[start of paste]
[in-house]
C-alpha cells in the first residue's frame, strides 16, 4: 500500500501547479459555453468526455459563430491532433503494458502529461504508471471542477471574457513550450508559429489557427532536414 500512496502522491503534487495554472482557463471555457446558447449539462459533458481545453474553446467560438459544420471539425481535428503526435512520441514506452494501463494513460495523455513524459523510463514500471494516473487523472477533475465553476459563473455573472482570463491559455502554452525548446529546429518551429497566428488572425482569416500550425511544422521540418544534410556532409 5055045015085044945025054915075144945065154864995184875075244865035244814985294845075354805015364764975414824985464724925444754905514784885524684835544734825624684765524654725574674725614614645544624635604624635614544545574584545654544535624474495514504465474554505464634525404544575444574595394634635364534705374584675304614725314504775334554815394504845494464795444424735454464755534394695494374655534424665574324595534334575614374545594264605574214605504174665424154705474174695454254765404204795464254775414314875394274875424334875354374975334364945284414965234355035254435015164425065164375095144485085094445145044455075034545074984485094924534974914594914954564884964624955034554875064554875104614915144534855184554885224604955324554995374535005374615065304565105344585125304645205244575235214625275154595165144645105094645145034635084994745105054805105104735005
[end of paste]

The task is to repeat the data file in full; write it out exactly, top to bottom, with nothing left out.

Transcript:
[in-house]
C-alpha cells in the first residue's frame, strides 16, 4: 500500500501547479459555453468526455459563430491532433503494458502529461504508471471542477471574457513550450508559429489557427532536414 500512496502522491503534487495554472482557463471555457446558447449539462459533458481545453474553446467560438459544420471539425481535428503526435512520441514506452494501463494513460495523455513524459523510463514500471494516473487523472477533475465553476459563473455573472482570463491559455502554452525548446529546429518551429497566428488572425482569416500550425511544422521540418544534410556532409 5055045015085044945025054915075144945065154864995184875075244865035244814985294845075354805015364764975414824985464724925444754905514784885524684835544734825624684765524654725574674725614614645544624635604624635614544545574584545654544535624474495514504465474554505464634525404544575444574595394634635364534705374584675304614725314504775334554815394504845494464795444424735454464755534394695494374655534424665574324595534334575614374545594264605574214605504174665424154705474174695454254765404204795464254775414314875394274875424334875354374975334364945284414965234355035254435015164425065164375095144485085094445145044455075034545074984485094924534974914594914954564884964624955034554875064554875104614915144534855184554885224604955324554995374535005374615065304565105344585125304645205244575235214625275154595165144645105094645145034635084994745105054805105104735005